Do you know about Fair Use and Face-to-Face Teaching Aids for Schools? Did you know you can make my Shakespeare Word Game Fun & Foolery books part of your curriculum? Here’s How:
The use of copyrighted materials for a public purpose may be considered “fair use” and not a copyright violation. Among those settings where the use may be considered fair use is the classroom setting, serving the public purpose of instructing students. In order to determine whether a particular school use is fair use, four factors should be considered:
1) how the work is being used (consider: is it being used to teach students?);
2) the kind of work being used (consider: is the work informational or creative? – creative works may receive greater protections);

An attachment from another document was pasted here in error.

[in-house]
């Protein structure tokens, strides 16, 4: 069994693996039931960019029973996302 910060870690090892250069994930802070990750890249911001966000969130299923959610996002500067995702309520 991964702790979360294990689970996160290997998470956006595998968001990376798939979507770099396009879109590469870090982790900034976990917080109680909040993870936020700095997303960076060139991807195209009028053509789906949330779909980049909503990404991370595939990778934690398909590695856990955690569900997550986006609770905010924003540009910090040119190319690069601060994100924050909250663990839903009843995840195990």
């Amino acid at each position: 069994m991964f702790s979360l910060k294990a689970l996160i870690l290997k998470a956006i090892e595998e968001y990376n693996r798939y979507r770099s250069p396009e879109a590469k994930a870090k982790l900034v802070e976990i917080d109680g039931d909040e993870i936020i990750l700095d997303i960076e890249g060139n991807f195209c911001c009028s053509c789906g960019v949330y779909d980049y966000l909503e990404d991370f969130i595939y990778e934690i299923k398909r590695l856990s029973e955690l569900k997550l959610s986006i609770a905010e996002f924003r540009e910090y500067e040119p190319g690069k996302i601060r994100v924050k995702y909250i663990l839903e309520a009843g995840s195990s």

3) how much of the work is being used (consider: how much of the work is being copied, and how much of the substance?); and
4) the economic impact on the owner of the copyright (consider: is the creator of the work losing out on profits, or losing the ability to publish or present the work in his or her own way?).
Use of copyrighted works is not an infringement of the copyright when used during face to-face instruction if:
1) it is conducted by a teacher or student
2) in a classroom or similar place
3) during class instruction that is not transmitted
4) and is of lawfully made works.
If you have any questions feel free to contact me using the contact form on this website, or you can send an e-mail to firstname.lastname@example.org
FEDERAL GUIDELINES ON FAIR USE PROHIBIT TEACHERS FROM:
1) copying materials to substitute for the purchase of individual materials;
2) copying “consumables” (e.g., workbooks);
3) charging students more than the cost of the copy;
4) copying without notice of copyright; and
5) excessive copying (e.g., copying whole books).